Veterans' Data Theft Highlights Need To Secure Data On Laptops
The people handling data, not technology, are the weakest
link in data security.
The theft of a computing device containing the names, social security numbers and birth dates of 26.5 million U.S. veterans and some of their spouses once again brings to the forefront the importance of securing securing data on a storage device or a PC.
But so far, it looks like many end users and their channel partners haven’t taken the steps needed to address the problem.
On Monday, Reuters reported that earlier this month, data on an unspecified computing device was stolen from the residence of an employee of the Department of Veterans Affairs. The employee wasn’t authorized to have that data outside the office, according to the report.
A major problem in such scenarios is that the security of the data--no matter what type of perimeter safeguards are in place--remains vulnerable at its weakest point: the people who handle the data, said Dave Cerniglia, president of Consiliant Technologies, an Irvine, Calif.-based storage vendor.
"In the VA case, it's your own people screwing up," Cerniglia said. "It's always going to be an issue. This is probably a dedicated guy who did a good job all his life who now screws up and will probably lose his job."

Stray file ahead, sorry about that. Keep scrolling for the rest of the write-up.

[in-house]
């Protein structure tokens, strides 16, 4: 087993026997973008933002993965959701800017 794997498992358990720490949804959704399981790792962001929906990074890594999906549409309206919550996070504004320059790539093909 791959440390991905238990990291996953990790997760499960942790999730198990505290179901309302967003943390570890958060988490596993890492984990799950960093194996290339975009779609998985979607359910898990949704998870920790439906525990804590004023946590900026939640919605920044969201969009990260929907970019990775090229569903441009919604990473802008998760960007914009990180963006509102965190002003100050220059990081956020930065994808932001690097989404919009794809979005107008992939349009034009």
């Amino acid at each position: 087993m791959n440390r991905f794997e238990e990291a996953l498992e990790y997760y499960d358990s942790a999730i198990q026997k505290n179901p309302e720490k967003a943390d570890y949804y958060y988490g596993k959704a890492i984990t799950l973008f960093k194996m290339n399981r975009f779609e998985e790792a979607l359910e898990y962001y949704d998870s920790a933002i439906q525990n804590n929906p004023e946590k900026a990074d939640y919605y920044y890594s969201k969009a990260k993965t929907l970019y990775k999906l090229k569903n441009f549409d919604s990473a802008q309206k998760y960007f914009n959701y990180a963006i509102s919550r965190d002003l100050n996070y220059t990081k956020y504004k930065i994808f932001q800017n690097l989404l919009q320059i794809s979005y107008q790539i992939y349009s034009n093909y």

That has been the case with several high-profile losses of data in the past year, including insurance or human-resources data stored on laptops that were stolen or tapes were lost after being sent for archiving.
In other headline-grabbing cases, online personal data was stolen from financial firms and other companies whose networks were reportedly secure.
Last year, security breaches at ChoicePoint, LexisNexis, MCI and the Bank of America resulted in stolen account information or social security numbers for about 580,000 customers, according to research firm IDC. Also during the year, missing backup tapes from Bank of America, Ameritrade, Time Warner and Citigroup had the potential of exposing account or social security data of 5.9 million people, IDC said.
Nevertheless, businesses are not flocking to new technology designed to prevent such data loss, Cerniglia said.
"In enterprises, or in specific verticals like financial [services], it becomes an issue," he said. "But customers have other pressing problems that need to be handled. Many projects need to be done. They need to prioritize their bandwidth."
For that reason, Consiliant is eyeing opportunities in this space, according to Cerniglia.
"We're looking at what the vendors are doing, but we're not actively targeting customers yet. Before we jump on the bandwagon, it's more important to listen to what customers need," he said.
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